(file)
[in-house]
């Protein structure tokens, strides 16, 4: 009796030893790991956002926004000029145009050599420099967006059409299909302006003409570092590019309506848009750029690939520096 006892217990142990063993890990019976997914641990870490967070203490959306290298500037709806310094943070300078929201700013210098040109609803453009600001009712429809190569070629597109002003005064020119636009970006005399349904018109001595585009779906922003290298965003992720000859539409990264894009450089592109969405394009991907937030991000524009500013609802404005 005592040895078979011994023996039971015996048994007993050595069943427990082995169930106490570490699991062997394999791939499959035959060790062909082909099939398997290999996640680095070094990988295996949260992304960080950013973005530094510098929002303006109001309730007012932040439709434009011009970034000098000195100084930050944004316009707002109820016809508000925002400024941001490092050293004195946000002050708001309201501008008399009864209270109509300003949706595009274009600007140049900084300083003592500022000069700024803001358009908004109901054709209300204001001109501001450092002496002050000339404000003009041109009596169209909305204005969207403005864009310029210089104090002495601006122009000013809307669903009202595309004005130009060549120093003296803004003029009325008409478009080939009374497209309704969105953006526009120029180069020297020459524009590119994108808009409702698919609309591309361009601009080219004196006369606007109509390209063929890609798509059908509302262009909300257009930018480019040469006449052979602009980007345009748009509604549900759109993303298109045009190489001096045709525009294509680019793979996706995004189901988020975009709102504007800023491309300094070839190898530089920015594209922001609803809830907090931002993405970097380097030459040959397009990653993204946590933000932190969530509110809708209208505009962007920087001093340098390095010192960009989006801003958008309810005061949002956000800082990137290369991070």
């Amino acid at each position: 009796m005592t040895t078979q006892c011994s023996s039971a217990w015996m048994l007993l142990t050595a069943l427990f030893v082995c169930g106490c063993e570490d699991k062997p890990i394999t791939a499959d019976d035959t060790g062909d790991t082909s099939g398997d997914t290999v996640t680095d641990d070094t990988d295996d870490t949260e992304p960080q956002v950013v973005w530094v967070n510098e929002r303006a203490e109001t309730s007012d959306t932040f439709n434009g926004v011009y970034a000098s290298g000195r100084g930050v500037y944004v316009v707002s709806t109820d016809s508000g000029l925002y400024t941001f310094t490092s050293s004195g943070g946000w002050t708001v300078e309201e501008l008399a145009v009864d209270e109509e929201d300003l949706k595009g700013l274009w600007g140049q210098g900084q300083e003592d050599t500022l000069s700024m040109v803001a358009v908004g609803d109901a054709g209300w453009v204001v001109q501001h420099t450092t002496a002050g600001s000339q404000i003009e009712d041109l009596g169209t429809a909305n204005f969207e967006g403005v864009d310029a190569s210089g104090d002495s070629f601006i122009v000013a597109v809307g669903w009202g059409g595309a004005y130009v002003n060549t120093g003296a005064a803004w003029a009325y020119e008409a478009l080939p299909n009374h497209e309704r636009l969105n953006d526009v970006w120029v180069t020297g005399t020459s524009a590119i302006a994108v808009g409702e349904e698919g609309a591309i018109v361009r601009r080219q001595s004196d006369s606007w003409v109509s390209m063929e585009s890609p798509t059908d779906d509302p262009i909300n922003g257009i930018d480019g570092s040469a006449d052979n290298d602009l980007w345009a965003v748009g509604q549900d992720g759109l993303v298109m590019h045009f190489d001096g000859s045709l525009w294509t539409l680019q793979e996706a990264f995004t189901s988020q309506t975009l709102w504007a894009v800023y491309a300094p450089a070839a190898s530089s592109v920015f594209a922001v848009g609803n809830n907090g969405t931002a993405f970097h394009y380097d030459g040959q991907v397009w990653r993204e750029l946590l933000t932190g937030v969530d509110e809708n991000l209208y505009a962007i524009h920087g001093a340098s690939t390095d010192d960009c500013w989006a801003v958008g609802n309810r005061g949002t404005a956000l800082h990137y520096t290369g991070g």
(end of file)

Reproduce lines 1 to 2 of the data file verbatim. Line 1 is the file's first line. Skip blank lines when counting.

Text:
[in-house]
């Protein structure tokens, strides 16, 4: 009796030893790991956002926004000029145009050599420099967006059409299909302006003409570092590019309506848009750029690939520096 006892217990142990063993890990019976997914641990870490967070203490959306290298500037709806310094943070300078929201700013210098040109609803453009600001009712429809190569070629597109002003005064020119636009970006005399349904018109001595585009779906922003290298965003992720000859539409990264894009450089592109969405394009991907937030991000524009500013609802404005 005592040895078979011994023996039971015996048994007993050595069943427990082995169930106490570490699991062997394999791939499959035959060790062909082909099939398997290999996640680095070094990988295996949260992304960080950013973005530094510098929002303006109001309730007012932040439709434009011009970034000098000195100084930050944004316009707002109820016809508000925002400024941001490092050293004195946000002050708001309201501008008399009864209270109509300003949706595009274009600007140049900084300083003592500022000069700024803001358009908004109901054709209300204001001109501001450092002496002050000339404000003009041109009596169209909305204005969207403005864009310029210089104090002495601006122009000013809307669903009202595309004005130009060549120093003296803004003029009325008409478009080939009374497209309704969105953006526009120029180069020297020459524009590119994108808009409702698919609309591309361009601009080219004196006369606007109509390209063929890609798509059908509302262009909300257009930018480019040469006449052979602009980007345009748009509604549900759109993303298109045009190489001096045709525009294509680019793979996706995004189901988020975009709102504007800023491309300094070839190898530089920015594209922001609803809830907090931002993405970097380097030459040959397009990653993204946590933000932190969530509110809708209208505009962007920087001093340098390095010192960009989006801003958008309810005061949002956000800082990137290369991070």